President Joe Biden said Thursday the United States was considering ways to force open internet access in Cuba, which he called a failed state as the communist leadership faces down the biggest protests in memory.
The ceremony -- attended by Cuban President Raúl Castro and some 10,000 of the country's ruling elite and their guests, but not by the frail 88-year-old Fidel -- was the first since the restoration of relations with the United States.
In separate remarks, State Department spokeswoman Marie Harf expressed skepticism that the thaw in U.S.-Cuba relations may lead to the opening of embassies in Havana and Washington before next week's summit.
The top U.S. diplomat for Latin America, Roberta Jacobson, met her Cuban counterpart Josefina Vidal behind closed doors for a third round of talks on normalizing relations, but the atmosphere of reconciliation was marred by protests over Washington's treatment of Venezuela.
Roberta Jacobson, the United States' top diplomat for Latin America, will return on March 15 to the Cuban capital for a third round of negotiations, the U.S. State Department said in a statement.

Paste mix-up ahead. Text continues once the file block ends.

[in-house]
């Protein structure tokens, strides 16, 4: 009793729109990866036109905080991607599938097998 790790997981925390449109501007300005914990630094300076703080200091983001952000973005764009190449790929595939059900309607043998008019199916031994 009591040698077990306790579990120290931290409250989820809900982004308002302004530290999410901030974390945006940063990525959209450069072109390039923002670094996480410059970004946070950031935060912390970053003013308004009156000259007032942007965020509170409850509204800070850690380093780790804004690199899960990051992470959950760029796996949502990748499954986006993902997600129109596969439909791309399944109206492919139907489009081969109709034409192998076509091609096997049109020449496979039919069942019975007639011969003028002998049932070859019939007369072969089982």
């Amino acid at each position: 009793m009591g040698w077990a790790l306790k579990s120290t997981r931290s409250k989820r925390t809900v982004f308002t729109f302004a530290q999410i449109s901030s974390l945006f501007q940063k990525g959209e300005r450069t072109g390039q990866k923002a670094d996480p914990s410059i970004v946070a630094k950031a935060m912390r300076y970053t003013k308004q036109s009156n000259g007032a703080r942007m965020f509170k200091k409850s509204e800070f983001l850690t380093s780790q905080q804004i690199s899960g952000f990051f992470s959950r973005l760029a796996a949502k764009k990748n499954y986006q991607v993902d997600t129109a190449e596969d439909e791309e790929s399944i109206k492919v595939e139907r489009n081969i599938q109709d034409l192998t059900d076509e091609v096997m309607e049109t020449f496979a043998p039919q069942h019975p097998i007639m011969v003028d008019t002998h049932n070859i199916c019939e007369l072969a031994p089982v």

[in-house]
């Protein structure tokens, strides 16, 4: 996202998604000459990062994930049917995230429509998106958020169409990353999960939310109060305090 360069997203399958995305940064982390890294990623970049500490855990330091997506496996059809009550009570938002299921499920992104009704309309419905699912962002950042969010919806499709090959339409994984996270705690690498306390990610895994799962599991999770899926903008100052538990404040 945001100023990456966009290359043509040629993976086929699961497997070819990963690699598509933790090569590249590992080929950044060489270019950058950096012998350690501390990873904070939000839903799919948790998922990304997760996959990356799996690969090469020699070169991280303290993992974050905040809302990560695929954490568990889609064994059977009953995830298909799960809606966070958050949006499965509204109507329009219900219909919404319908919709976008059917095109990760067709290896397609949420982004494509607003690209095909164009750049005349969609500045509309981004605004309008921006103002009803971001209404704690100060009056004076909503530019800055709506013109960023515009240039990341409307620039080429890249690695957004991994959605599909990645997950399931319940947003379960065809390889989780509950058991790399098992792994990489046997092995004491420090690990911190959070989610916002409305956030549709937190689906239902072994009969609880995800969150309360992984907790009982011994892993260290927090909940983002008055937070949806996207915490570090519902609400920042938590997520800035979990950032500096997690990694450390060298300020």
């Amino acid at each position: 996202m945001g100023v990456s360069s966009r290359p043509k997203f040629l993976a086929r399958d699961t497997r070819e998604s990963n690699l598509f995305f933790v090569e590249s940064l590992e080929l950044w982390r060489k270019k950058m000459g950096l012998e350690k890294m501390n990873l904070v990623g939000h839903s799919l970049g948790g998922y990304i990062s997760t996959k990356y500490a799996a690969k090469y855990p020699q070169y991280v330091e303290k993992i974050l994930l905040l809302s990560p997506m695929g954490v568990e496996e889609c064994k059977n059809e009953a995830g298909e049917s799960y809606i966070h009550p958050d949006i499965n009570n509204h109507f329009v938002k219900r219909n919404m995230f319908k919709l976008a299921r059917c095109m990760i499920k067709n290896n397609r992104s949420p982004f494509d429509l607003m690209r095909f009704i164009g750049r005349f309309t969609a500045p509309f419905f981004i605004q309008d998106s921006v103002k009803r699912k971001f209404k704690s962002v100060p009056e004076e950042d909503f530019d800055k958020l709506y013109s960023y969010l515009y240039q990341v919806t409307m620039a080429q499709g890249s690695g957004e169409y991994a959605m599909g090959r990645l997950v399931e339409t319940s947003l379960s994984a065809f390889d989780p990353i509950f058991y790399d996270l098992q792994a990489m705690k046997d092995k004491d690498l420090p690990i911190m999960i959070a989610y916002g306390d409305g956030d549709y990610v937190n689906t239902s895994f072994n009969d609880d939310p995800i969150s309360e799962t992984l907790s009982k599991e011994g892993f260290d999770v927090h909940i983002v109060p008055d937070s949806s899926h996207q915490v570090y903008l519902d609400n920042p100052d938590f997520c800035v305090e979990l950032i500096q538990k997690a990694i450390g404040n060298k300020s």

HAVANA – Cuba policy sometimes makes strange bedfellows, which is how a man like Thomas Marten, a burly Illinois soybean farmer with a bushy red beard, had come to Havana to make a statement about the principles of free enterprise.
HAVANA, Cuba — With the United States and Cuba set to resume talks Friday in Washington on the restoration of diplomatic relations, a senior Cuban official said his government wants to be removed from the U.S. list of terrorism-sponsoring nations and to be able to reopen U.S. bank accounts in order for the process to move forward.
Many of the Cuban diplomats negotiating detente with the United States are graduates of Cuba's Advanced Institute for Foreign Relations. Less widely known is that the building was originally constructed as the Instituto Cultural Cubano-Norteamericano (U.S.-Cuba Cultural Institute), and was once a mainstay of the two countries' deep and complicated ties.
HAVANA, Cuba – U.S. House Minority Leader Nancy Pelosi and a delegation of congressional Democrats concluded a three-day trip to Cuba this week by heaping praise on President Barack Obama's attempt to mend relations with the island but offering few details about their meetings with high-level Cuban officials.
Cuban President Raúl Castro celebrated the recent thaw in U.S.-Cuban relations in his address to the Community of Latin American and Caribbean States (CELAC) in San José on Wednesday but took a hard line against the United States.